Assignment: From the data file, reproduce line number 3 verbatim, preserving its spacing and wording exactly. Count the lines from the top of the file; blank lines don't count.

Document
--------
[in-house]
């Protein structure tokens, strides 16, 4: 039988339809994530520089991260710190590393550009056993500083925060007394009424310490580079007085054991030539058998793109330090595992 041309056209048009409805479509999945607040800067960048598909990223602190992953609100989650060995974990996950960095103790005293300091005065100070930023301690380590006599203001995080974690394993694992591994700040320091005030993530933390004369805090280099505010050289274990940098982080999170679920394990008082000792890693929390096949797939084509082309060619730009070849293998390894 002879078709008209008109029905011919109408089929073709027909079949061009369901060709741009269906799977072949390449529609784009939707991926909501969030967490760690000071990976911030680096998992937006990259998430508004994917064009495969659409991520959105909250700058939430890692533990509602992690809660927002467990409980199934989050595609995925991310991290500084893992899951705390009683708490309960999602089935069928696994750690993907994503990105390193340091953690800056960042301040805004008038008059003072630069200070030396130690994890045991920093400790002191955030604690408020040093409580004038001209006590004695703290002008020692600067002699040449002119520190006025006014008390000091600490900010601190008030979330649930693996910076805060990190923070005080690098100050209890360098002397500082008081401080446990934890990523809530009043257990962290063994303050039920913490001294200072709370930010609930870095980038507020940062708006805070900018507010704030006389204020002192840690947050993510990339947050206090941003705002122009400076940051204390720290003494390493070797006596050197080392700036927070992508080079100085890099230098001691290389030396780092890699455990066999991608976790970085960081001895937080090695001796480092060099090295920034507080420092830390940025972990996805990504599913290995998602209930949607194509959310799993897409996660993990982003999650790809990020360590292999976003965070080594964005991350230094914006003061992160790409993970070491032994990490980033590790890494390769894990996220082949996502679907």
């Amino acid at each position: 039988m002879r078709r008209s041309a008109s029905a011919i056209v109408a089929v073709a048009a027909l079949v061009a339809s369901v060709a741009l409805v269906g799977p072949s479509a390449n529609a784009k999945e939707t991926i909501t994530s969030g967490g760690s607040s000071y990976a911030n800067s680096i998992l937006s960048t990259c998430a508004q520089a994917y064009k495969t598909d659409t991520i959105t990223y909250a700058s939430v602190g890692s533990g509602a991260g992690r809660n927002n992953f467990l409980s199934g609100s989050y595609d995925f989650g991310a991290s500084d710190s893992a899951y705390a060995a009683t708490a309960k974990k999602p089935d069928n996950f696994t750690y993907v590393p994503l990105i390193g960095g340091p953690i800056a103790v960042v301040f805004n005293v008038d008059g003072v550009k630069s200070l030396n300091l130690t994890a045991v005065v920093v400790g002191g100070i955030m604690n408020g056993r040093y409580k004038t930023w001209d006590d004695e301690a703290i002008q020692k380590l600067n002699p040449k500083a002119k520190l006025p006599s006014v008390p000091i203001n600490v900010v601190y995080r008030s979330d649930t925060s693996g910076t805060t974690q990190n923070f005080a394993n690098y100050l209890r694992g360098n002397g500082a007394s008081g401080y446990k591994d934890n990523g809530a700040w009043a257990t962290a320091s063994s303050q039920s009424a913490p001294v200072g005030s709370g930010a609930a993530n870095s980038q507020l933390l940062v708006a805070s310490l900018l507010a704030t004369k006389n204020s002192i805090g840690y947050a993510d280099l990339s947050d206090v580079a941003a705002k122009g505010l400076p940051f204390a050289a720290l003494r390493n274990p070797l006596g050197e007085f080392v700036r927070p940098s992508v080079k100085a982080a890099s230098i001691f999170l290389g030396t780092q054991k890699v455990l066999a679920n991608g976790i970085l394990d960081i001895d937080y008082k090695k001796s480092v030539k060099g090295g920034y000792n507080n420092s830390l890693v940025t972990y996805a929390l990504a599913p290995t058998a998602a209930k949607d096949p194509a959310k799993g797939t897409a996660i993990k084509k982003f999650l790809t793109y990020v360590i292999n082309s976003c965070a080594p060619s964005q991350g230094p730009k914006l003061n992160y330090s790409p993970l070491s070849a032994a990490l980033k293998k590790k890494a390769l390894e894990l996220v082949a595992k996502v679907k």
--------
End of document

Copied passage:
């Amino acid at each position: 039988m002879r078709r008209s041309a008109s029905a011919i056209v109408a089929v073709a048009a027909l079949v061009a339809s369901v060709a741009l409805v269906g799977p072949s479509a390449n529609a784009k999945e939707t991926i909501t994530s969030g967490g760690s607040s000071y990976a911030n800067s680096i998992l937006s960048t990259c998430a508004q520089a994917y064009k495969t598909d659409t991520i959105t990223y909250a700058s939430v602190g890692s533990g509602a991260g992690r809660n927002n992953f467990l409980s199934g609100s989050y595609d995925f989650g991310a991290s500084d710190s893992a899951y705390a060995a009683t708490a309960k974990k999602p089935d069928n996950f696994t750690y993907v590393p994503l990105i390193g960095g340091p953690i800056a103790v960042v301040f805004n005293v008038d008059g003072v550009k630069s200070l030396n300091l130690t994890a045991v005065v920093v400790g002191g100070i955030m604690n408020g056993r040093y409580k004038t930023w001209d006590d004695e301690a703290i002008q020692k380590l600067n002699p040449k500083a002119k520190l006025p006599s006014v008390p000091i203001n600490v900010v601190y995080r008030s979330d649930t925060s693996g910076t805060t974690q990190n923070f005080a394993n690098y100050l209890r694992g360098n002397g500082a007394s008081g401080y446990k591994d934890n990523g809530a700040w009043a257990t962290a320091s063994s303050q039920s009424a913490p001294v200072g005030s709370g930010a609930a993530n870095s980038q507020l933390l940062v708006a805070s310490l900018l507010a704030t004369k006389n204020s002192i805090g840690y947050a993510d280099l990339s947050d206090v580079a941003a705002k122009g505010l400076p940051f204390a050289a720290l003494r390493n274990p070797l006596g050197e007085f080392v700036r927070p940098s992508v080079k100085a982080a890099s230098i001691f999170l290389g030396t780092q054991k890699v455990l066999a679920n991608g976790i970085l394990d960081i001895d937080y008082k090695k001796s480092v030539k060099g090295g920034y000792n507080n420092s830390l890693v940025t972990y996805a929390l990504a599913p290995t058998a998602a209930k949607d096949p194509a959310k799993g797939t897409a996660i993990k084509k982003f999650l790809t793109y990020v360590i292999n082309s976003c965070a080594p060619s964005q991350g230094p730009k914006l003061n992160y330090s790409p993970l070491s070849a032994a990490l980033k293998k590790k890494a390769l390894e894990l996220v082949a595992k996502v679907k």